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In the Aegadian islands, Europe’s largest marine protected area becomes ever-safer
Thanks to the commitment of a number of institutions, the marine area surrounding the Aegadian islands isn’t protected only on paper. Fish, cetaceans and turtles populate its waters and rare monk seals inhabit its caves.
With its 53,992 hectares, the protected marine area of Aegadian islands is the largest in Europe. An Italian paradise with mountainous and sea beautiful landscapes that adopted concrete sustainable measures to tackle the practices that threaten it. First of all, trawling.
Actually, the waters of the reserve are home to a real “forest” (but it is more correct to call it meadow) of Posidonia oceanica, an underwater green lung of about 7,700 hectares that provides feed and shelter to a number of species. Besides nurturing and repopulating the sea, the Posidonia tackles coastal erosion and it fights climate change and global warming, producing 2.5 times more oxygen than an equivalent portion of the Amazon forest and absorbing large amounts of CO2.
“In the Aegadian islands the Posidonia oceanica breaks all records: it has two metre long leaves and it grows deeper under the sea level. We are talking about a plant that needs sunlight in order to perform photosynthesis, but it thrives under a head of water of at least 52 metres. This is possible thanks to the exceptional cleanliness of the sea in this area”, said Stefano Donati, director of the marine protected area.
Trawling the coast is forbidden in the marine area, yet it is practiced illegally (1,200 times a year, according to estimates). By dragging the nets, several damages are caused to the seabed, including the eradication of the Posidonia oceanica, and the extermination of fish stocks. To combat illegal fishing, Donati chose to place a large amount of anti-trawling bollards and sea-friendly concrete blocks, with the same pH of the water, on the seabed, where marine organisms can easily take root and in a few months they will be able to blend perfectly with the marine ecosystem.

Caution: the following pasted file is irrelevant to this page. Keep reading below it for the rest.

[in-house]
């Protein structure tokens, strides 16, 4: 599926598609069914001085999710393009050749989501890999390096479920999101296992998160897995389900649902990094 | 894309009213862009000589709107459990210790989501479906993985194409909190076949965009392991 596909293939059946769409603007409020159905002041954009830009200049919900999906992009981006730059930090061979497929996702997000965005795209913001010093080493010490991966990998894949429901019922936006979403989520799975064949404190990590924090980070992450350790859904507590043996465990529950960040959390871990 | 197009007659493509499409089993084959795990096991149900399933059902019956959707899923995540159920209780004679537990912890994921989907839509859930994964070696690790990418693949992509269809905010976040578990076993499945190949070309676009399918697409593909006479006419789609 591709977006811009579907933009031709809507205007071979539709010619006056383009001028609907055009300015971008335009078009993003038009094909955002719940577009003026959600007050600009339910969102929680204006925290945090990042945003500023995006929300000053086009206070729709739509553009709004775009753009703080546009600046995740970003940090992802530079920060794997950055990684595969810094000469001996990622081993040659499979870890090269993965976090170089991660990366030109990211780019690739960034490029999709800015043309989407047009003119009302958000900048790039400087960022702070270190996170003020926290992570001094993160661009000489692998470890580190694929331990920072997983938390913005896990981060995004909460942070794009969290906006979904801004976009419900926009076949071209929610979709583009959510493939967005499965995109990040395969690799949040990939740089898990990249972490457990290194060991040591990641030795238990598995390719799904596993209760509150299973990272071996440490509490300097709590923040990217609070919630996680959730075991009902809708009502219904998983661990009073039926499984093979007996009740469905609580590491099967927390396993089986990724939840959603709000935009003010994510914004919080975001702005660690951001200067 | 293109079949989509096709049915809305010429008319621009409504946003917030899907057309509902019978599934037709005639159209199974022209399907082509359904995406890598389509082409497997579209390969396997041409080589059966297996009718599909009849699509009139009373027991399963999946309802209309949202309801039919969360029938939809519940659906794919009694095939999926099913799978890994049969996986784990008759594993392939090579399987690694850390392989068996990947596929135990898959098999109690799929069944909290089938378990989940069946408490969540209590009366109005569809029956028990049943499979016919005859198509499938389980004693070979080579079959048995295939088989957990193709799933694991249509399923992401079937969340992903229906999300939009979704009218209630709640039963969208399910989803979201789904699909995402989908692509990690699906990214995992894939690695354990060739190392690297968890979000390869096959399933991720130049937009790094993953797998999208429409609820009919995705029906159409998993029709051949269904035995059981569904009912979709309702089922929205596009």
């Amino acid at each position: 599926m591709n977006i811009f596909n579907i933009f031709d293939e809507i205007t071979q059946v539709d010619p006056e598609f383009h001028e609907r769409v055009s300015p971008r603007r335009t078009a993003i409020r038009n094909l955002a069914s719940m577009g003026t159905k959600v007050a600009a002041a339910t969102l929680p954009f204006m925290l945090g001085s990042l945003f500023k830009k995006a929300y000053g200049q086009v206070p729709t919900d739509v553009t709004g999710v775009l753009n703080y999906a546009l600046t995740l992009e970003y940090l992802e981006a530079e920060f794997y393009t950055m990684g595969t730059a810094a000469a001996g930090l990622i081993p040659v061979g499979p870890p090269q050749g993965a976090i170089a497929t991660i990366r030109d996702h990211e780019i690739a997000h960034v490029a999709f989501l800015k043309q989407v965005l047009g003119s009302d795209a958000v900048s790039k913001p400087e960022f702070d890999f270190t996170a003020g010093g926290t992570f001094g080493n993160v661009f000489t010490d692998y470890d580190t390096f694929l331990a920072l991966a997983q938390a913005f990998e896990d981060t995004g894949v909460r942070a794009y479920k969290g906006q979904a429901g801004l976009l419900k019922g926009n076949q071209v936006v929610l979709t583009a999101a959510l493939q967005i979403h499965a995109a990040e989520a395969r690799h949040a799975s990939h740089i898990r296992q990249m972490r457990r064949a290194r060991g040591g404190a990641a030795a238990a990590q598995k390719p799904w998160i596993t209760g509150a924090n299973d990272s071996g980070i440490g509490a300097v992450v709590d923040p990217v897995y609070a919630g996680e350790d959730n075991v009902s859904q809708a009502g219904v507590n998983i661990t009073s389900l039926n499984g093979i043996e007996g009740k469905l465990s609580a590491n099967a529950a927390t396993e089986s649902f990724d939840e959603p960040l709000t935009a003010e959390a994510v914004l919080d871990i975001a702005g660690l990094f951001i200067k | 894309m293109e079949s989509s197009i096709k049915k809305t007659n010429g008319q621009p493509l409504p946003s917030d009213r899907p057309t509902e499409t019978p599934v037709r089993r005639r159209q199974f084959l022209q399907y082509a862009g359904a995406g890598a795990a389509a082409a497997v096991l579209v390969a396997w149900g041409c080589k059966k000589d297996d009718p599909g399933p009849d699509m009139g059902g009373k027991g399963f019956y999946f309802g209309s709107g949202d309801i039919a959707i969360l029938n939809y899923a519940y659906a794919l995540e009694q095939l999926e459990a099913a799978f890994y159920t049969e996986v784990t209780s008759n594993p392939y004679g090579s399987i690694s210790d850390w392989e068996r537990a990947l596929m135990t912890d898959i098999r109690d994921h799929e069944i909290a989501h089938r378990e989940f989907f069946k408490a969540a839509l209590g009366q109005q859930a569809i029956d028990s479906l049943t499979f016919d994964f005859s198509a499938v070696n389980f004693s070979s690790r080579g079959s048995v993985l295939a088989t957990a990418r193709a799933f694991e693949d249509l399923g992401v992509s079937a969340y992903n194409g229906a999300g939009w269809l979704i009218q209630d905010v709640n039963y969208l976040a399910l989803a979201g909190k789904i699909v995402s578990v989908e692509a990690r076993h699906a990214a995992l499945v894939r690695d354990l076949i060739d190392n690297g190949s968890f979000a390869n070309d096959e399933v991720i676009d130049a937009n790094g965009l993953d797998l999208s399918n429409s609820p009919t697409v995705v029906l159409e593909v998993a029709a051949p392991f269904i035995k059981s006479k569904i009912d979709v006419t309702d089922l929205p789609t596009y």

In the concrete blocks there are big hooks of a specific type of flexible steel that hook up the trawls (i.e. the net), thus preventing it from working. The fishing boat, however, is easily unfastened from these hooks without running the risk of sinking. Considering that each trawl costs approximately 15,000 euros, and once over the bollard it is unusable, it is easy to foresee the success of this operation. Actually, it has been already confirmed by the ENEA that monitored the Port Captaincy and the Marine Protected Area during the installation in 2012 of 72 bollards, financially supported by the Ministry of Environment, thanks to which illegal trawling dropped blatantly.
“The results of the first phase of the project were extraordinary. We monitored the satellite tracks of the trawlers in the first 18 months of the operation and then in the next months; when the first bollards were placed around Favignana we recorded a 50 percent decrease of infringements”, said Donati.
However, to completely prevent illegal trawling, another 80 bollards should be installed by 2017: at the moment the first 40 bollards are being positioned thanks to the support of Rio Mare, a leading manufacturer of canned tuna that committed itself to source 100 percent of its tuna from sustainable fisheries by 2017. The company will support and finance for three years the council of Favignana and the marine protected area of the Aegadian islands, not only for the installation of bollards, but also for the creation of a brand new veterinary centre for Favignana sea turtles and an observatory for monk seals in the picturesque Castle of Punta Troia in Marettimo, from which it is possible to see wonderful marine creatures in the crystal clear sea.
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